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J Ind Microbiol Biotechnol. 2011 Mar;38(3):405-14. doi: 10.1007/s10295-010-0783-9. Epub 2010 Aug 10.

Enrichment of a continuous culture of Saccharomyces cerevisiae with the yeast Issatchenkia orientalis in the production of ethanol at increasing temperatures.

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1
Department of Biochemistry and Technological Chemistry, Instituto de Química de Araraquara, São Paulo State University, UNESP, PO Box 355, Araraquara, São Paulo 14801-970, Brazil.

Abstract

A fermentation system was continuously fed with sugar-cane syrup and operated with recycling of Saccharomyces cerevisiae cells at temperatures varying from 30 to 47 °C. The aim of the present work was to obtain and study the colonies of isolates showing elongated cells of yeasts which were sporadically observed at the end of this continuous process. Based on a sequence of assays involving methods of classical taxonomy and RAPD-PCR, two groups of isolates showing characteristics of non-Saccharomyces yeasts were identified in the yeast population where S. cerevisiae was the dominant yeast. The largest group of non-Saccharomyces yeasts, resulting from a slow proliferation over the 2 months, reached a final level of 29.6% at the end of the process. RAPD-PCR profiles obtained for the isolates of this dominant non-Saccharomyces yeast indicated that they were isolates of Issatchenkia orientalis. Pichia membranifaciens was the only species of non-Saccharomyces yeast detected together with I. orientalis but at a very low frequency. The optimum temperature for ethanol formation shown by the isolate 195B of I. orientalis was 42 °C. This strain also showed a faster ethanol formation and biomass accumulation than the thermotolerant strain of S. cerevisiae used as the starter of this fermentation process. Some isolates of I. orientalis were also able to grow better at 40 °C than at 30 °C on plates containing glycerol as carbon source. Yeasts able to grow and produce ethanol at high temperatures can extend the fermentation process beyond the temperature limits tolerated by S. cerevisiae.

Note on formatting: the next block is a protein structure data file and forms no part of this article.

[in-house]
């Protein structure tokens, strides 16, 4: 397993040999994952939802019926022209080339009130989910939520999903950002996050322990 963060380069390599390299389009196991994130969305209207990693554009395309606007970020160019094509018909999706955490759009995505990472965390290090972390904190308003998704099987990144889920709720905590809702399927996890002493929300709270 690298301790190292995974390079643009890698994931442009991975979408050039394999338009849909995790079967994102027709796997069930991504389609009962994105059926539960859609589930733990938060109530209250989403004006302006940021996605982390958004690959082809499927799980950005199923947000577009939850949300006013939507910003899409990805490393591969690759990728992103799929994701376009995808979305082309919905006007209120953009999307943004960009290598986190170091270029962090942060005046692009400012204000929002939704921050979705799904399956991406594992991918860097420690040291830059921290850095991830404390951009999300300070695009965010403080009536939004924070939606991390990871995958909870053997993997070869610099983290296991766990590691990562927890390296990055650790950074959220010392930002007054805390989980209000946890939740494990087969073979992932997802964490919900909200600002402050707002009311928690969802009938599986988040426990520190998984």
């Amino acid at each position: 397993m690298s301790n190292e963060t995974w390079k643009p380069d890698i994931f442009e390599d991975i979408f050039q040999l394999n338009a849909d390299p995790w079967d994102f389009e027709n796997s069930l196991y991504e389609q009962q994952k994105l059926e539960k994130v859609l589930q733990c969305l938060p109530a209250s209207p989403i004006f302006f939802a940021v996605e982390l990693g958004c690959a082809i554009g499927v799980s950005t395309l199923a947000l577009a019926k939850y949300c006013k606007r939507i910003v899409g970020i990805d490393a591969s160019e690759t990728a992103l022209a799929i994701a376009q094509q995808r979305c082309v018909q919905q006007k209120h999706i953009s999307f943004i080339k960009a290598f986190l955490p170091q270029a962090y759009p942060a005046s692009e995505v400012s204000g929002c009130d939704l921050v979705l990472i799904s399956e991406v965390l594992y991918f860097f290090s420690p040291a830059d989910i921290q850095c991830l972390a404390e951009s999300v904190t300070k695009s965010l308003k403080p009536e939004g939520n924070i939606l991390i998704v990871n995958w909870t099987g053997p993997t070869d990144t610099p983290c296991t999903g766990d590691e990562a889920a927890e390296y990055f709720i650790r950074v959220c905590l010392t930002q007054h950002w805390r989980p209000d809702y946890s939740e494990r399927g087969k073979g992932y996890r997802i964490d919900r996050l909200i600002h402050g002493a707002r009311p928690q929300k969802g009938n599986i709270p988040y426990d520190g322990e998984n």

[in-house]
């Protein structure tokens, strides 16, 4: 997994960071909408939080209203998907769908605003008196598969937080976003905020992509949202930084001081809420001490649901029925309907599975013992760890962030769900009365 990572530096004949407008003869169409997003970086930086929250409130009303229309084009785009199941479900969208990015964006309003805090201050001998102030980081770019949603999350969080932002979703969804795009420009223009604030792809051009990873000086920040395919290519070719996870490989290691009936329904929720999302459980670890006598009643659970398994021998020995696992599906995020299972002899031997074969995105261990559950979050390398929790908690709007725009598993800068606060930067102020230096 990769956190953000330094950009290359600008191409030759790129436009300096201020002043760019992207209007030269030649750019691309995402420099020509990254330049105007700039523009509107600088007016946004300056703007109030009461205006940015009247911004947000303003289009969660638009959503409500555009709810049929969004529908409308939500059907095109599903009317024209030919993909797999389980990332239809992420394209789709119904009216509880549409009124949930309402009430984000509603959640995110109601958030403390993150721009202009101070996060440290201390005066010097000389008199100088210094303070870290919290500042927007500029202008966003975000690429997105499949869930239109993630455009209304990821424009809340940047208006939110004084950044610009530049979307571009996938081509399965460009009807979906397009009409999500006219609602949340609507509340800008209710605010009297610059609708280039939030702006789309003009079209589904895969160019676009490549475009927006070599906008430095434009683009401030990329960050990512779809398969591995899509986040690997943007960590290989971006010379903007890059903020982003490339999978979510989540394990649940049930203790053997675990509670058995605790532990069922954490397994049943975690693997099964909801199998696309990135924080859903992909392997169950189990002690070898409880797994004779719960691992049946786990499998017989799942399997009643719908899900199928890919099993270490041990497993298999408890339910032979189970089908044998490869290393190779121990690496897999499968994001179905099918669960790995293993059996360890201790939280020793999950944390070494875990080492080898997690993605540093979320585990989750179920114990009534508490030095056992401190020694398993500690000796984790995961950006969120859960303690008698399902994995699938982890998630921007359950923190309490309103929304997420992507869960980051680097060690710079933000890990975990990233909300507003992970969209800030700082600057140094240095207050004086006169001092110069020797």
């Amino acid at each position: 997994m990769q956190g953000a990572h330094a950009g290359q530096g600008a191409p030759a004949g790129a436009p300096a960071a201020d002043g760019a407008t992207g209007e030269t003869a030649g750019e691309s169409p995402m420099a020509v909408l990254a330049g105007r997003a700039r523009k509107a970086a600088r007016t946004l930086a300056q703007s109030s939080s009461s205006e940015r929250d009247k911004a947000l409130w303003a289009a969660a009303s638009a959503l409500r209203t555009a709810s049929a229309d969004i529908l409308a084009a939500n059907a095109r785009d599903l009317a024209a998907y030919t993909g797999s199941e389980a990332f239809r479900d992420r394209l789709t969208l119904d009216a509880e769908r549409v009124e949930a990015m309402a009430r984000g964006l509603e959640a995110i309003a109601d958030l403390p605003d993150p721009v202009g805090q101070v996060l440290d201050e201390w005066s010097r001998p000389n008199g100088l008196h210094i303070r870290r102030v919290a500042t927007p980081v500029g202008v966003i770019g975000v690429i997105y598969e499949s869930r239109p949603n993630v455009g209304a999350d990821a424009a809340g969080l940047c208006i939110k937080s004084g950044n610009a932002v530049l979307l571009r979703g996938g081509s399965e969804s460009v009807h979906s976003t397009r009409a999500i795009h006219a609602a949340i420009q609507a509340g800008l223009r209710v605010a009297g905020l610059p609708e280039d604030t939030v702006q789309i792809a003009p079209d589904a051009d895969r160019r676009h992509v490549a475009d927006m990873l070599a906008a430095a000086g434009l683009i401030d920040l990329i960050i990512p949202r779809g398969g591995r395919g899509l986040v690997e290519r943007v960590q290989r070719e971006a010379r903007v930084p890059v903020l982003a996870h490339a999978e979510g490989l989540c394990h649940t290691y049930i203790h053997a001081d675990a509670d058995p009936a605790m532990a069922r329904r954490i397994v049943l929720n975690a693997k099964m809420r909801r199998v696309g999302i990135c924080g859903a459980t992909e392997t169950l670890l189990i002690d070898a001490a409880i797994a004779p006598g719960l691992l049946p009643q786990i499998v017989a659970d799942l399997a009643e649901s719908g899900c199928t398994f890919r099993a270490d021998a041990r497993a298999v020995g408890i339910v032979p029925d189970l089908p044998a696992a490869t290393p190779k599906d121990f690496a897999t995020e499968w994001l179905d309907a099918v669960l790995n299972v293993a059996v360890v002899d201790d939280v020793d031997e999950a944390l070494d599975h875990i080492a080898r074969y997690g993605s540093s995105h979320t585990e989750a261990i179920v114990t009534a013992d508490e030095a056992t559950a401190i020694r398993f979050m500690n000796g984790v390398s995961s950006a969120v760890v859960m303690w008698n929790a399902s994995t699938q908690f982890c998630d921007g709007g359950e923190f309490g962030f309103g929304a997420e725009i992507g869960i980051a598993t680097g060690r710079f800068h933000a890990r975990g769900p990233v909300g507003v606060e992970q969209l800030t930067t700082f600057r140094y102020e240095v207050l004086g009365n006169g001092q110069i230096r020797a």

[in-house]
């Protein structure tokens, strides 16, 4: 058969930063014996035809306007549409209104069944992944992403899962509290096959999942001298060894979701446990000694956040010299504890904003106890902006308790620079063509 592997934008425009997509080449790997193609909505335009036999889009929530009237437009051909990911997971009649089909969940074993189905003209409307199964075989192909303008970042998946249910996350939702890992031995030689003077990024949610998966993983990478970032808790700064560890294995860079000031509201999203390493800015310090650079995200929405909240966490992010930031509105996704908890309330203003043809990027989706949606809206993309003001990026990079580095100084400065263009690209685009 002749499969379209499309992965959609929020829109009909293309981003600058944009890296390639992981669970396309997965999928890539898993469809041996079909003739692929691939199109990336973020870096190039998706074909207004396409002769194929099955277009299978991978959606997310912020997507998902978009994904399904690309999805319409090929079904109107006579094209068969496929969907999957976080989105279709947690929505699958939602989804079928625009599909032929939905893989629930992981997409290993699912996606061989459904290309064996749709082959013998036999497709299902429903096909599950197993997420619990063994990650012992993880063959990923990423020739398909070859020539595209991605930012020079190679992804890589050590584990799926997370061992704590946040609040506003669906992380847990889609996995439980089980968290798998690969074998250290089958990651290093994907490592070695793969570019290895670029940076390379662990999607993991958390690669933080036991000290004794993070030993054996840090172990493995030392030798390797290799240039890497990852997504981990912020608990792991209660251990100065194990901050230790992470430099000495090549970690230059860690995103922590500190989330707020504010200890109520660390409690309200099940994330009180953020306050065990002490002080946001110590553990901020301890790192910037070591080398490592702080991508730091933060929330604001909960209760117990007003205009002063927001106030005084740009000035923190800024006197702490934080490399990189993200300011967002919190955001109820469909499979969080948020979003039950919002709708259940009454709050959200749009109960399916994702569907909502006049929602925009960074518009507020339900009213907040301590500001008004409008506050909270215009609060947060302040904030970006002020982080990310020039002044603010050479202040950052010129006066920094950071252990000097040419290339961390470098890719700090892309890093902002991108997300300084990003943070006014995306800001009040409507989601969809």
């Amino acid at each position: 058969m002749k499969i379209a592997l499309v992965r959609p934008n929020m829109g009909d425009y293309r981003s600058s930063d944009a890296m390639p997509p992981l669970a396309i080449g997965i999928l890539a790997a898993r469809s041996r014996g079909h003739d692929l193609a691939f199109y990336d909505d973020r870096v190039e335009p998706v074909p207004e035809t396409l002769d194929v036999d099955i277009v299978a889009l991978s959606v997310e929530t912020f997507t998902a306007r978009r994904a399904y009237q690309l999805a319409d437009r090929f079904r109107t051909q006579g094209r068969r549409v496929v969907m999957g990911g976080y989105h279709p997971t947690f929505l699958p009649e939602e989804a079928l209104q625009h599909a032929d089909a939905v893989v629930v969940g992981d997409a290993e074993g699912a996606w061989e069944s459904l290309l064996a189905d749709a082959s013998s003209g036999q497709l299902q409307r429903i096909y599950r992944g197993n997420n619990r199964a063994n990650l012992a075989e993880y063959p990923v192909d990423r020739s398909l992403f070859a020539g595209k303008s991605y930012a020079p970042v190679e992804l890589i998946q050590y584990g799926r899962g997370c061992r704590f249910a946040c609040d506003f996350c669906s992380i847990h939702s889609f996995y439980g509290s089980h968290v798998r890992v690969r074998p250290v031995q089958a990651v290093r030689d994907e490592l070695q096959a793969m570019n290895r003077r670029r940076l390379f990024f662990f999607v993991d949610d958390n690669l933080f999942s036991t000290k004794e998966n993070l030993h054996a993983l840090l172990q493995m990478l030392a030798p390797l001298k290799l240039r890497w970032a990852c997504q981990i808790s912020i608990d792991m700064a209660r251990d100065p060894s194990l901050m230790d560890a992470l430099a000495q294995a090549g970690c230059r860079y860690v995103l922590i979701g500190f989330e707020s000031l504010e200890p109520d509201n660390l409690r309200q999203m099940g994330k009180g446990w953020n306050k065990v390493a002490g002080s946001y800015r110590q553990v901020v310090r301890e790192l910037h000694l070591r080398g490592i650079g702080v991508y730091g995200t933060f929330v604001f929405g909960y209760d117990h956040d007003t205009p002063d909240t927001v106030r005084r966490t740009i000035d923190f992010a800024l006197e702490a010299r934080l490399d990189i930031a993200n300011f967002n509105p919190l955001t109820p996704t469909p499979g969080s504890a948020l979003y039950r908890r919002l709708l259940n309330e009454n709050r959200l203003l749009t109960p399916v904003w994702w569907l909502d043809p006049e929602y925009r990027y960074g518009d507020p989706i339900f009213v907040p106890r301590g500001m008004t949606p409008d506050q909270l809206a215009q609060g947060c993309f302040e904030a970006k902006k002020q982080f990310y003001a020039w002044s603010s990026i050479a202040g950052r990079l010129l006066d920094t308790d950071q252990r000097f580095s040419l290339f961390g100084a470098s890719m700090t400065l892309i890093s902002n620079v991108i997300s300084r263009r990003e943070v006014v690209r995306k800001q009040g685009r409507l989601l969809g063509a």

PMID:
20697927
DOI:
10.1007/s10295-010-0783-9
[Indexed for MEDLINE]

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